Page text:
SEBI argued that merely the compliance of shareholding norms, but also, suitability of the stock exchange that needs to be carefully considered for granting permission for any stock exchange to start new services.
SEBI on Wednesday alleged that MCX-SX had concealed some facts while diluting its equity stake under the ‘capital reduction-cum-arrangement. Additional solicitor general Darius Khambata, who appeared on behalf of sebi brought on record that MCX-SX promoter Jignesh Shah and his wife were controlling a company called ‘Lafin’, which in turn holds 26% stake in financial technologies, also promoted by Mr Shah.
Currently, there are no guidelines for entities providing analytical services in India except for disclosure of holding in a client company and they are not supposed to trade in the securities of the company whose report they are preparing, for 30 days from preparation of such report
New Delhi: With an aim to shielding investors from vested interests and potential corporate scams, the Securities and Exchange Board of India (SEBI) has proposed to frame a strict set of rules for research analysts and wants an independent oversight body for auditors, reports PTI.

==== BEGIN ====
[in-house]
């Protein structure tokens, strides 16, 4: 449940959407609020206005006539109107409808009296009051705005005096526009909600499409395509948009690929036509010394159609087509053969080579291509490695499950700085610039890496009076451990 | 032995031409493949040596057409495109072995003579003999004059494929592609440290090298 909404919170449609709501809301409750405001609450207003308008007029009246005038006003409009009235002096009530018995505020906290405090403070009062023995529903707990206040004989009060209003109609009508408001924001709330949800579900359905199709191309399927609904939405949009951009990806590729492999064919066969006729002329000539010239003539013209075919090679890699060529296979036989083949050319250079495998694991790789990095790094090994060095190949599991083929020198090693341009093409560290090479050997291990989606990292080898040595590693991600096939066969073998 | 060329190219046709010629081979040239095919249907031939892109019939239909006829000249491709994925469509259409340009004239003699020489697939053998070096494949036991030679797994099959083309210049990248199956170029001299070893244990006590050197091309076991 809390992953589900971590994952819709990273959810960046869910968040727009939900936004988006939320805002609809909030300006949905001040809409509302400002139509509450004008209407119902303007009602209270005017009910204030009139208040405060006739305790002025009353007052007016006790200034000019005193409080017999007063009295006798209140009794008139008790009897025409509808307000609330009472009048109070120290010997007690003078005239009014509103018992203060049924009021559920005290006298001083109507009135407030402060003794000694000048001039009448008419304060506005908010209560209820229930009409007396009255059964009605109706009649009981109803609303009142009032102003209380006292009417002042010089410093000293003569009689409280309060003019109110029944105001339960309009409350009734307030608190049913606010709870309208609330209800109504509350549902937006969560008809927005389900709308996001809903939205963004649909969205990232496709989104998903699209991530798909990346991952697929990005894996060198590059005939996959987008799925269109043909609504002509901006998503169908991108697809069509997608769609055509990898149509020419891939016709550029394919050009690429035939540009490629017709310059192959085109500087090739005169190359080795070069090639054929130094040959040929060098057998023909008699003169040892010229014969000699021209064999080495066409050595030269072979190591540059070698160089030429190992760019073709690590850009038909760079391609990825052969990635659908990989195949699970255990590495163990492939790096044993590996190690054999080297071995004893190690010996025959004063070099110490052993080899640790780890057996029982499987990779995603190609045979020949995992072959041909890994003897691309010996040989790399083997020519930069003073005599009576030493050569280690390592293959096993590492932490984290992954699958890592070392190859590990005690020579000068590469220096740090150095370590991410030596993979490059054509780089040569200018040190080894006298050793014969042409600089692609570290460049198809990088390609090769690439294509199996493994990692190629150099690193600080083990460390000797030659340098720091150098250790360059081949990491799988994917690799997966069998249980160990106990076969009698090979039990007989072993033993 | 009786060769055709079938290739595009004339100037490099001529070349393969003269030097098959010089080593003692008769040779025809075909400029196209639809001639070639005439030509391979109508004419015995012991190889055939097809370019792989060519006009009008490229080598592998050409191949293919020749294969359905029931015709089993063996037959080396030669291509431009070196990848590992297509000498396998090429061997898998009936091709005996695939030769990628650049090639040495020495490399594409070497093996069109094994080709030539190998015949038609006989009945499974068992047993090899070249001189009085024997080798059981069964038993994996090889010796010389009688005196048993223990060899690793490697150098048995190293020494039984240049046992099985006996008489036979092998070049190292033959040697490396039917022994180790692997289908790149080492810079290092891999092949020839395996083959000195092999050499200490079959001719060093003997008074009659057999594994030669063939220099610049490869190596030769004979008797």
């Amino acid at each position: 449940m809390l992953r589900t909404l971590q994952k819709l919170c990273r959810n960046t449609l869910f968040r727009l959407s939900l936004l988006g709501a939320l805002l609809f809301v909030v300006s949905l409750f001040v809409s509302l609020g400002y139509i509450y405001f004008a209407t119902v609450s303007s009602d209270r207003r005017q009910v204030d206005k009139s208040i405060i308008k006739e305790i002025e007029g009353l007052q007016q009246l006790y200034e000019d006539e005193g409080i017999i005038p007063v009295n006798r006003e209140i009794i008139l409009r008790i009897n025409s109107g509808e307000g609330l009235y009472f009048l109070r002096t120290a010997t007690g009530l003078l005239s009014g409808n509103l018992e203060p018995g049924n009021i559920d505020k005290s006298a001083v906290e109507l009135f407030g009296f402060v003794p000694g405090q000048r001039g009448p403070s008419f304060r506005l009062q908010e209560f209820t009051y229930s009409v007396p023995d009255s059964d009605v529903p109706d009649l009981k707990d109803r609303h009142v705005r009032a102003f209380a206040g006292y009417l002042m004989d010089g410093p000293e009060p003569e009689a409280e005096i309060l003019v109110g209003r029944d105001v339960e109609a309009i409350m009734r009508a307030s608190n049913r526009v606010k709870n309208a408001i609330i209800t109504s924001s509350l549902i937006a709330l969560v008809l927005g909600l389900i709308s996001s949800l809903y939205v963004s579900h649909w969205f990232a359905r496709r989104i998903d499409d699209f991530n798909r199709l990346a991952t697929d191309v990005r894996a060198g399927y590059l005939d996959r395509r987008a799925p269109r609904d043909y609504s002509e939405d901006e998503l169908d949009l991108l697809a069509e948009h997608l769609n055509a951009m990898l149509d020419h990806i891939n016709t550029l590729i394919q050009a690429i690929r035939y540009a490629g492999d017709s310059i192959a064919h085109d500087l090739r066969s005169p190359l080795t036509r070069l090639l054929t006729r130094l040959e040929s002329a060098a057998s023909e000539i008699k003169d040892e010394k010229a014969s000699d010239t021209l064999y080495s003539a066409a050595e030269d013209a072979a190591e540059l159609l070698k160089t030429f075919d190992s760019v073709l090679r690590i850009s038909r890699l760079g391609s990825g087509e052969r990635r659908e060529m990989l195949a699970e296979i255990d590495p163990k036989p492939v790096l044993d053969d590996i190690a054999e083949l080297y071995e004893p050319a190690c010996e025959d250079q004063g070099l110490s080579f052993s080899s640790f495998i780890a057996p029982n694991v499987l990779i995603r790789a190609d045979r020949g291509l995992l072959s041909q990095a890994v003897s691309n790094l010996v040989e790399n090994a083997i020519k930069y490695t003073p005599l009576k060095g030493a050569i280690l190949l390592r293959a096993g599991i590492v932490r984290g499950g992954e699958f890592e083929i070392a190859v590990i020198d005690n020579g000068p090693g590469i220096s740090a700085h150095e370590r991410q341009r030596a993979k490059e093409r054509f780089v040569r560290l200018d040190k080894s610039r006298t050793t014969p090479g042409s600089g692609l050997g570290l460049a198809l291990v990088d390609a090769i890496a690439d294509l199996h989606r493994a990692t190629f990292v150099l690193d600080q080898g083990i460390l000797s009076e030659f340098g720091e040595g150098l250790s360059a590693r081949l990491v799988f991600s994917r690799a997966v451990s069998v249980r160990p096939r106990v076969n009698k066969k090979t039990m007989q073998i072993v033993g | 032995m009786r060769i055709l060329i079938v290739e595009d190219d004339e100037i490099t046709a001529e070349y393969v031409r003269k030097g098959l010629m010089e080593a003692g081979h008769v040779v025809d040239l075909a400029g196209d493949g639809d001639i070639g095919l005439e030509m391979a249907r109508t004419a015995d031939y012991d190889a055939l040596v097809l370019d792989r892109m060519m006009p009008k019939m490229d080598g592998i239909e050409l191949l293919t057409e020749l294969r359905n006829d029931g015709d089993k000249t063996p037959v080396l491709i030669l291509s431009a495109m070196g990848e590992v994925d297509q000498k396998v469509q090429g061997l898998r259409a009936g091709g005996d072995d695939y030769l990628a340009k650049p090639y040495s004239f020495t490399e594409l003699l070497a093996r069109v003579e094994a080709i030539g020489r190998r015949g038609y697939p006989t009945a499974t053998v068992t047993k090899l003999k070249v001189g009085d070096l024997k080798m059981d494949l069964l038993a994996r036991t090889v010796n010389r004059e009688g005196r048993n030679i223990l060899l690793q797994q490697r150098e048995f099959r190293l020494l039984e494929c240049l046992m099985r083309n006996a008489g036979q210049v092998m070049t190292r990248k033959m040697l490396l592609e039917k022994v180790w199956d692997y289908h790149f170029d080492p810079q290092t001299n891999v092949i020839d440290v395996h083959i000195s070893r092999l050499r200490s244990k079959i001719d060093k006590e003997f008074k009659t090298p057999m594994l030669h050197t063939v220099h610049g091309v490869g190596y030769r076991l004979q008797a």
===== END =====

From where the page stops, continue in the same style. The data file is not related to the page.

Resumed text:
At the same time, the market watchdog is planning to prescribe a fresh set of guidelines for dealing with conflict of interest of associated persons in the market. It would also set up a separate unit for monitoring ‘Systemically Important Financial Institutions’ or very-large market entities.
The steps are being taken to comply with fresh guidelines issued by the International Organisation of Securities Commissions (IOSCO), a global body of market regulators.
The proposed steps were discussed at SEBI’s last board meeting, where approval was sought to take necessary regulatory actions in this regard.
Regarding auditors, SEBI said that it would write to the government of India pointing out gaps in the regulations for auditors and suggest possible solutions.
SEBI will request the government to consider a separate oversight authority for auditors, which is independent of audit profession.
The market regulator will put in place a proper mechanism “for enforcing compliance with auditing standards by the auditors of listed companies.”